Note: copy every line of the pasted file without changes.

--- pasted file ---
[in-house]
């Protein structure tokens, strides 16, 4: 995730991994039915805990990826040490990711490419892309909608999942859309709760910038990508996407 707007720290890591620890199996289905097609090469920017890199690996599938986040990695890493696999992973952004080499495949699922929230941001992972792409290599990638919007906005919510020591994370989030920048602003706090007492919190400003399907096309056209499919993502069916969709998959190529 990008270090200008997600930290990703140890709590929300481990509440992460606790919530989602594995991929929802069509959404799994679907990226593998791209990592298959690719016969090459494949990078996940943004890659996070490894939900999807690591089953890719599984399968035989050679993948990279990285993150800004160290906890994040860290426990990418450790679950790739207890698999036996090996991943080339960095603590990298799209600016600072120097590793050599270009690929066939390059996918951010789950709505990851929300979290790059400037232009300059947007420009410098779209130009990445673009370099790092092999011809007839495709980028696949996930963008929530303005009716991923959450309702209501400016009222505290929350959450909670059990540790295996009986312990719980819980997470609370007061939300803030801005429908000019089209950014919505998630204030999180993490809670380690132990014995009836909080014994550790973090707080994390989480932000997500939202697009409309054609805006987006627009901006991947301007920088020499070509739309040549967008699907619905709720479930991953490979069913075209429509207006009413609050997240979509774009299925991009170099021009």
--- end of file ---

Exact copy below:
[in-house]
């Protein structure tokens, strides 16, 4: 995730991994039915805990990826040490990711490419892309909608999942859309709760910038990508996407 707007720290890591620890199996289905097609090469920017890199690996599938986040990695890493696999992973952004080499495949699922929230941001992972792409290599990638919007906005919510020591994370989030920048602003706090007492919190400003399907096309056209499919993502069916969709998959190529 990008270090200008997600930290990703140890709590929300481990509440992460606790919530989602594995991929929802069509959404799994679907990226593998791209990592298959690719016969090459494949990078996940943004890659996070490894939900999807690591089953890719599984399968035989050679993948990279990285993150800004160290906890994040860290426990990418450790679950790739207890698999036996090996991943080339960095603590990298799209600016600072120097590793050599270009690929066939390059996918951010789950709505990851929300979290790059400037232009300059947007420009410098779209130009990445673009370099790092092999011809007839495709980028696949996930963008929530303005009716991923959450309702209501400016009222505290929350959450909670059990540790295996009986312990719980819980997470609370007061939300803030801005429908000019089209950014919505998630204030999180993490809670380690132990014995009836909080014994550790973090707080994390989480932000997500939202697009409309054609805006987006627009901006991947301007920088020499070509739309040549967008699907619905709720479930991953490979069913075209429509207006009413609050997240979509774009299925991009170099021009």